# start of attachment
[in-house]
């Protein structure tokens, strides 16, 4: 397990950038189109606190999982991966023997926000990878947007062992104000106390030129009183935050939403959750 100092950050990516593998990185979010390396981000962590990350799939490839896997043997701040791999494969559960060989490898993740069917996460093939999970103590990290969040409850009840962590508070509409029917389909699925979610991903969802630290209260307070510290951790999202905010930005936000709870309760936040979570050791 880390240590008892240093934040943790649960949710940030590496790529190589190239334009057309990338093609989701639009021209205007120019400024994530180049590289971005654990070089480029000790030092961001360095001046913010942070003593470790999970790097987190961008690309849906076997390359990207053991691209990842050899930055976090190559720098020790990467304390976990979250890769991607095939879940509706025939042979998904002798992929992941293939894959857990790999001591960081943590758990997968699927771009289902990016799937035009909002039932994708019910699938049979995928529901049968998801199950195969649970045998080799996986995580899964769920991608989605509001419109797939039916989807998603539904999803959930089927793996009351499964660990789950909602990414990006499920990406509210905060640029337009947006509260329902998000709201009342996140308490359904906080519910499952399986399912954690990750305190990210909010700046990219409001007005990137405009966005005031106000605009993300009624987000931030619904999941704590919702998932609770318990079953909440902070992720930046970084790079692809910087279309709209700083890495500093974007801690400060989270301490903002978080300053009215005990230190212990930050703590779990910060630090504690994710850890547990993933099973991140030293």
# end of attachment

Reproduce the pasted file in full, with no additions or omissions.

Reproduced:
[in-house]
């Protein structure tokens, strides 16, 4: 397990950038189109606190999982991966023997926000990878947007062992104000106390030129009183935050939403959750 100092950050990516593998990185979010390396981000962590990350799939490839896997043997701040791999494969559960060989490898993740069917996460093939999970103590990290969040409850009840962590508070509409029917389909699925979610991903969802630290209260307070510290951790999202905010930005936000709870309760936040979570050791 880390240590008892240093934040943790649960949710940030590496790529190589190239334009057309990338093609989701639009021209205007120019400024994530180049590289971005654990070089480029000790030092961001360095001046913010942070003593470790999970790097987190961008690309849906076997390359990207053991691209990842050899930055976090190559720098020790990467304390976990979250890769991607095939879940509706025939042979998904002798992929992941293939894959857990790999001591960081943590758990997968699927771009289902990016799937035009909002039932994708019910699938049979995928529901049968998801199950195969649970045998080799996986995580899964769920991608989605509001419109797939039916989807998603539904999803959930089927793996009351499964660990789950909602990414990006499920990406509210905060640029337009947006509260329902998000709201009342996140308490359904906080519910499952399986399912954690990750305190990210909010700046990219409001007005990137405009966005005031106000605009993300009624987000931030619904999941704590919702998932609770318990079953909440902070992720930046970084790079692809910087279309709209700083890495500093974007801690400060989270301490903002978080300053009215005990230190212990930050703590779990910060630090504690994710850890547990993933099973991140030293």